Skin care: Knowing the right pH balance

Glowing skin is what everybody wants. Skin that is free from other indications of possible systemic imbalance is considered healthy and attractive. As we get older, disruptive factors such as stress, pollution, or toxins affect our skin, Dr Francoise Gahongayire, a dermatologist at King Faisal Hospital, explains.

Glowing skin is what everybody wants. Skin that is free from other indications of possible systemic imbalance is considered healthy and attractive.

As we get older, disruptive factors such as stress, pollution, or toxins affect our skin, Dr Francoise Gahongayire, a dermatologist at King Faisal Hospital, explains.

 

“Naturally, a healthy skin usually has a balanced pH (the alkalinity and acidity of the skin). As we get older, however, the skin is affected by the acid mantle, where nasty irritants, such as acne and wrinkles, can form,” she says.
 
She also says that while dry skin, also known as xeroderma, tends to affect males and females equally, older and young individuals in colder environments are typically more prone to dry skin. It is almost impossible for one’s skin to contain extreme acidity, as the acid is what the skin depends on mostly.

 

When the skin’s fatty oils are removed, the skin loses its protection and loses moisture more easily. As skin becomes dry, it also may become more sensitive and prone to rashes and skin breakdown.

“The skin in elderly individuals tends to have diminished amounts of natural skin oils and lubricants. Areas such as the arms, hands, and particularly lower legs tend to be more affected by dry skin. Dryness of the skin is affected by the amount of water vapour in the surrounding air, the humidity.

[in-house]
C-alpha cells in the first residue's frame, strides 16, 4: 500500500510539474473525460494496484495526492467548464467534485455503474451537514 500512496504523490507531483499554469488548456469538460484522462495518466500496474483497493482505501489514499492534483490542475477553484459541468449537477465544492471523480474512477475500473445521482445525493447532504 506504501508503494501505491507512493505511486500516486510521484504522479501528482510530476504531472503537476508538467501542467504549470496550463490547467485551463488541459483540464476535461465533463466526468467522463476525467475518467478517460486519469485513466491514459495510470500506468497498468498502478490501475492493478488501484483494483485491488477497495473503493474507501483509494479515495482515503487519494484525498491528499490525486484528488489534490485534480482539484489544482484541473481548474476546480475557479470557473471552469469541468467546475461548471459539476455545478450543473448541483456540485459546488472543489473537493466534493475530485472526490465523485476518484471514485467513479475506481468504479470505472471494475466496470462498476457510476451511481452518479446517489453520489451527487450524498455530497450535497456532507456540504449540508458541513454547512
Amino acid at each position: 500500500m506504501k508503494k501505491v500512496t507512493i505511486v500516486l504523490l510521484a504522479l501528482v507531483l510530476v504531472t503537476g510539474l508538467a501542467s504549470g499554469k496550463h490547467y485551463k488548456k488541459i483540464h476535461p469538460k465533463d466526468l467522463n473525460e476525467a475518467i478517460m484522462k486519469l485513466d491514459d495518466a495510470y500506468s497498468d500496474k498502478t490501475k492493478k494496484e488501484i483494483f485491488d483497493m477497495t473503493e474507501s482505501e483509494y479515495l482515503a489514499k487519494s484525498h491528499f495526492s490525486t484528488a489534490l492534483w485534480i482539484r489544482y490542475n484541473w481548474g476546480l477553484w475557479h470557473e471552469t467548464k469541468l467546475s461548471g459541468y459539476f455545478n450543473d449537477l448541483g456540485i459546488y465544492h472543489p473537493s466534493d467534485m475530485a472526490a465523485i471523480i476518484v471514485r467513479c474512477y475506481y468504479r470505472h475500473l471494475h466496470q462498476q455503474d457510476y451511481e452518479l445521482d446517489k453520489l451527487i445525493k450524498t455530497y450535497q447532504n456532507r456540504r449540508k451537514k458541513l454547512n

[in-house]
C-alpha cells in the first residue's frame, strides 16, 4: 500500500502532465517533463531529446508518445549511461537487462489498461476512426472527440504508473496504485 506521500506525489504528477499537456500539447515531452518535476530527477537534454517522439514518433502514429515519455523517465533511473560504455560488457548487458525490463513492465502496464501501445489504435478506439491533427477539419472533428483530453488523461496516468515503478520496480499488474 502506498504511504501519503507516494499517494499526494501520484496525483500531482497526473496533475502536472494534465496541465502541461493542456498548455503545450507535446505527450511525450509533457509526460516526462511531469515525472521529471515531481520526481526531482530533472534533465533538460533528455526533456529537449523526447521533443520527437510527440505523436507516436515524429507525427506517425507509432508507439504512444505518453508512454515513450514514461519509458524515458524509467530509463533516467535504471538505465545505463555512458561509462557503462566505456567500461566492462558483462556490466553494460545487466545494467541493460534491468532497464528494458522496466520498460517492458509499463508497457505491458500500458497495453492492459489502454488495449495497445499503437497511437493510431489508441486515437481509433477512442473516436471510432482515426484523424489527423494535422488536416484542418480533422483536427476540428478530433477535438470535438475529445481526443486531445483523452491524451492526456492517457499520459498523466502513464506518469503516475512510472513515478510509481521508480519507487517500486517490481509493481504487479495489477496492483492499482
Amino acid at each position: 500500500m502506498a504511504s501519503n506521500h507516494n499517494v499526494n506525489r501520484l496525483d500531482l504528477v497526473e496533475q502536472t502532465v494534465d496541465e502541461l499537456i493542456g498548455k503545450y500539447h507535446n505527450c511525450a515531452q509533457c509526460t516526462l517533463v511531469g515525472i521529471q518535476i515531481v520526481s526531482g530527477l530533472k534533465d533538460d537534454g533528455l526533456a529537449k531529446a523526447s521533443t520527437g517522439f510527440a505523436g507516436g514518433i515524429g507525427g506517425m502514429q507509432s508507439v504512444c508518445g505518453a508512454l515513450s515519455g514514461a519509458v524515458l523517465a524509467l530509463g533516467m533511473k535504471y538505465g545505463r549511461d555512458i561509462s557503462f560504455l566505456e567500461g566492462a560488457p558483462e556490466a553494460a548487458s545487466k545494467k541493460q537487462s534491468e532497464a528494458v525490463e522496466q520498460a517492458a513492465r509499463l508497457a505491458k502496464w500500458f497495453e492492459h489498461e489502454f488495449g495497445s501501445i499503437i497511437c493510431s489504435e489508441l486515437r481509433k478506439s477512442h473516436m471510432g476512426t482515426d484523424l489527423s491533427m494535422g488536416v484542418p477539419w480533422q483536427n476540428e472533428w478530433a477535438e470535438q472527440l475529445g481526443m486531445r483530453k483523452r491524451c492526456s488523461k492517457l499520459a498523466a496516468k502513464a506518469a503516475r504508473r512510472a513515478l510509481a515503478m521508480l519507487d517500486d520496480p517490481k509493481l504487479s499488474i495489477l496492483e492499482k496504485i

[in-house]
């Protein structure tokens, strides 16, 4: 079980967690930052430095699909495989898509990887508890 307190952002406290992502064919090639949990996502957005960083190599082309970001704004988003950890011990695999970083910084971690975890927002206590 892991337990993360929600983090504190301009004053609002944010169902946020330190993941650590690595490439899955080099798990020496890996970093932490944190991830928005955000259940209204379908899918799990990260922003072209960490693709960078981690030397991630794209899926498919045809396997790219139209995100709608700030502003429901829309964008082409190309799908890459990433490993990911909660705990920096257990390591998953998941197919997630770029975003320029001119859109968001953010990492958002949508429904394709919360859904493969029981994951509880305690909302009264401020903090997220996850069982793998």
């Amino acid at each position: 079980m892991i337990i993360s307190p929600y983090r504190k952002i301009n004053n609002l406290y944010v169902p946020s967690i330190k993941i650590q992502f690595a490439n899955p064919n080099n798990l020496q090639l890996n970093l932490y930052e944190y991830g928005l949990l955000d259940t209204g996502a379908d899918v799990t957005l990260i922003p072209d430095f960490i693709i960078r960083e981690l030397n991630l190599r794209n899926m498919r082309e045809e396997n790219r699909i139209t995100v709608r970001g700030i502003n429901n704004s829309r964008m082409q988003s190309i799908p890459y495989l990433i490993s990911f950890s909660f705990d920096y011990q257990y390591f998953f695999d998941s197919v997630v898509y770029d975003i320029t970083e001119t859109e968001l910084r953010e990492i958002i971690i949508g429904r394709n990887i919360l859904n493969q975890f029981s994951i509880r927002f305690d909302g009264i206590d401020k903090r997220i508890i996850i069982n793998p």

“Even though your skin needs a certain amount of oil to stay waterproof and resist infections, too little can lead to dry skin and the premature development of wrinkles, eczema in its various forms, while too much can lead to oily skin and acne. The oil in your skin called sebum is produced by the sebaceous glands, tiny ducts that lie next to the hair follicles. It is healthy for the skin although some people may have a very high production,” she says.

Beth Gahongayire, an aesthetician at Lemigo Hotel in Kigali, also explains that dry skin has a high risk for inflammation, and extreme sensitivity to infections and unbalanced skin. But determining one’s skin’s status can even things out and score a radiant complexion.

The solution to uneven skin

Thankfully, neutralising one’s skin is easier than what we actually think, according to skin care specialists. Determining one’s skin’s status can even things out and score a radiant complexion.

“For the most part, you can determine the pH level of your own skin by its behaviour. Having a dry and fragile skin should be an indicator of its alkalinity while irritated, and acne-prone means it’s overly acidic. Bearing in mind that a balanced skin pH is a must have and will determine the health of your skin,” Gahongayire says.

Dr Elisha Agaba, a dermatologist in Kigali, advises that although having a good moisturiser contributes to having a good skin, sometimes use of certain products can have an immense effect on the skin.

“We should build on science and not personal confidence. Dermatologists can best determine the physiology of the skin and how it is working. It’s important for one to first consult the dermatologist because skin care is a specialty that they are best conversant with,” Agaba says.